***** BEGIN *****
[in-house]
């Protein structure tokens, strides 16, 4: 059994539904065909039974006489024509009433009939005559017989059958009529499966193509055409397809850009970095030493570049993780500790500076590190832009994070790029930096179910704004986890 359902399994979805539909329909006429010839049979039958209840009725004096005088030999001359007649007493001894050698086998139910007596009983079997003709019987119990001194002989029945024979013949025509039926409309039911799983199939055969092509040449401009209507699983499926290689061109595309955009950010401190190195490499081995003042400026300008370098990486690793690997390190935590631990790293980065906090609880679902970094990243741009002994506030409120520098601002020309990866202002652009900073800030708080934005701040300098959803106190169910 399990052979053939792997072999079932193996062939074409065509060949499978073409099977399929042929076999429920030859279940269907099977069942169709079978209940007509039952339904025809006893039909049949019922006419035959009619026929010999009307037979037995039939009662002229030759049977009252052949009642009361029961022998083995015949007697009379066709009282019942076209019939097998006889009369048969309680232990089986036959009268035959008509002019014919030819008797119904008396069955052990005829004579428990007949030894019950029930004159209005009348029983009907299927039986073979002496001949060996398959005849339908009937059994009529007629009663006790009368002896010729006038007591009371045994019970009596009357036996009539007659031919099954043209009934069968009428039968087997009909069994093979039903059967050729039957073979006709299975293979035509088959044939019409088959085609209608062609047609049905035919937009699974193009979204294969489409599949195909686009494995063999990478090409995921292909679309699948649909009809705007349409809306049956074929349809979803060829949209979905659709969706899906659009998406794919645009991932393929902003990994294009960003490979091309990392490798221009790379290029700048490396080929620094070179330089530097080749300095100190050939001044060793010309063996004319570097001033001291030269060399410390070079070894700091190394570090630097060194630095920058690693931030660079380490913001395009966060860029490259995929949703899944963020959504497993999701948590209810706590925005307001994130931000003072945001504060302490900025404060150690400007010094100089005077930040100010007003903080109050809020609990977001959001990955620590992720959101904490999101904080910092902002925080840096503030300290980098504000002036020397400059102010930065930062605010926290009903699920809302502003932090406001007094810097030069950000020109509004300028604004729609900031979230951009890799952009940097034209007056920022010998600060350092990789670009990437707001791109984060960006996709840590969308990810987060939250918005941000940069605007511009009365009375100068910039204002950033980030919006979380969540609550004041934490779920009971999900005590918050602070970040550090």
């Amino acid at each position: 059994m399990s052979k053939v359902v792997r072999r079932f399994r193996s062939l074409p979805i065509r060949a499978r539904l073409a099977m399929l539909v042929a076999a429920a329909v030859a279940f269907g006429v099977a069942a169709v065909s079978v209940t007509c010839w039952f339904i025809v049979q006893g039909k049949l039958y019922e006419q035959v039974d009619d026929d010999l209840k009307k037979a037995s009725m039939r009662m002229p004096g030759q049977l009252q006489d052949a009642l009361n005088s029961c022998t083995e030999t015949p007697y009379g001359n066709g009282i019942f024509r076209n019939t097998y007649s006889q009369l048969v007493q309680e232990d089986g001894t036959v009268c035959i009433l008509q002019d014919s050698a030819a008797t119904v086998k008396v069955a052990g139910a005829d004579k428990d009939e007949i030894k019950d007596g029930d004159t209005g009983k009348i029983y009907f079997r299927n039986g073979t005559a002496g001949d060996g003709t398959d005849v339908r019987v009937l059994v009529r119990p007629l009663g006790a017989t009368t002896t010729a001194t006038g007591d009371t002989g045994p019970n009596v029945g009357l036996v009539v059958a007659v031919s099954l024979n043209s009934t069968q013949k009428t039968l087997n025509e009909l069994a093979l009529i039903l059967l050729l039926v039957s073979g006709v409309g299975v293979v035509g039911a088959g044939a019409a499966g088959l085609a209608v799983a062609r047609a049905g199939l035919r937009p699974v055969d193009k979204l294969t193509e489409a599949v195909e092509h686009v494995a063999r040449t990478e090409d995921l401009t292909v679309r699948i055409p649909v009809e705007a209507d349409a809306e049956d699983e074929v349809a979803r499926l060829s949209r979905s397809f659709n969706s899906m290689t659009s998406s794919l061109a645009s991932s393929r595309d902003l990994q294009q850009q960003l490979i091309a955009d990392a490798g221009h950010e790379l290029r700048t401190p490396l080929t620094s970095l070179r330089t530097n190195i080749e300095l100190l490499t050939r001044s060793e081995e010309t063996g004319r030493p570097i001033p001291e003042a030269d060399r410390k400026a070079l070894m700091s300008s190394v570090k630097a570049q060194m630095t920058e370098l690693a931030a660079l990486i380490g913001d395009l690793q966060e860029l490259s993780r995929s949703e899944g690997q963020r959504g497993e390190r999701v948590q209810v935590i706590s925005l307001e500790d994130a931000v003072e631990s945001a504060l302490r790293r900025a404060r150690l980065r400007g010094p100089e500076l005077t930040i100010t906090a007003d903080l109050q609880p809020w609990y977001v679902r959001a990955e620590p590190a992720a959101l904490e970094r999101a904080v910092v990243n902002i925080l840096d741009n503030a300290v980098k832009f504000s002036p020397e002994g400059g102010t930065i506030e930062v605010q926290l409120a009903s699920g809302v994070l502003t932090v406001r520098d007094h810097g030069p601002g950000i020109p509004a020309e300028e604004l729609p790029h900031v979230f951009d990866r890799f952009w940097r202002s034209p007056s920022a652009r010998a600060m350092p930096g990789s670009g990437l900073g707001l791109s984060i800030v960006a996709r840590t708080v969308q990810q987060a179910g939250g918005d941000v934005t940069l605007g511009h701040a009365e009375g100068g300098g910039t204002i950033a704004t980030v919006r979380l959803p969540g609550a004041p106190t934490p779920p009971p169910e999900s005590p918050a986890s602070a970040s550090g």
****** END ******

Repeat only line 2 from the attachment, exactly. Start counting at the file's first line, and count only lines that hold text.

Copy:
């Protein structure tokens, strides 16, 4: 059994539904065909039974006489024509009433009939005559017989059958009529499966193509055409397809850009970095030493570049993780500790500076590190832009994070790029930096179910704004986890 359902399994979805539909329909006429010839049979039958209840009725004096005088030999001359007649007493001894050698086998139910007596009983079997003709019987119990001194002989029945024979013949025509039926409309039911799983199939055969092509040449401009209507699983499926290689061109595309955009950010401190190195490499081995003042400026300008370098990486690793690997390190935590631990790293980065906090609880679902970094990243741009002994506030409120520098601002020309990866202002652009900073800030708080934005701040300098959803106190169910 399990052979053939792997072999079932193996062939074409065509060949499978073409099977399929042929076999429920030859279940269907099977069942169709079978209940007509039952339904025809006893039909049949019922006419035959009619026929010999009307037979037995039939009662002229030759049977009252052949009642009361029961022998083995015949007697009379066709009282019942076209019939097998006889009369048969309680232990089986036959009268035959008509002019014919030819008797119904008396069955052990005829004579428990007949030894019950029930004159209005009348029983009907299927039986073979002496001949060996398959005849339908009937059994009529007629009663006790009368002896010729006038007591009371045994019970009596009357036996009539007659031919099954043209009934069968009428039968087997009909069994093979039903059967050729039957073979006709299975293979035509088959044939019409088959085609209608062609047609049905035919937009699974193009979204294969489409599949195909686009494995063999990478090409995921292909679309699948649909009809705007349409809306049956074929349809979803060829949209979905659709969706899906659009998406794919645009991932393929902003990994294009960003490979091309990392490798221009790379290029700048490396080929620094070179330089530097080749300095100190050939001044060793010309063996004319570097001033001291030269060399410390070079070894700091190394570090630097060194630095920058690693931030660079380490913001395009966060860029490259995929949703899944963020959504497993999701948590209810706590925005307001994130931000003072945001504060302490900025404060150690400007010094100089005077930040100010007003903080109050809020609990977001959001990955620590992720959101904490999101904080910092902002925080840096503030300290980098504000002036020397400059102010930065930062605010926290009903699920809302502003932090406001007094810097030069950000020109509004300028604004729609900031979230951009890799952009940097034209007056920022010998600060350092990789670009990437707001791109984060960006996709840590969308990810987060939250918005941000940069605007511009009365009375100068910039204002950033980030919006979380969540609550004041934490779920009971999900005590918050602070970040550090």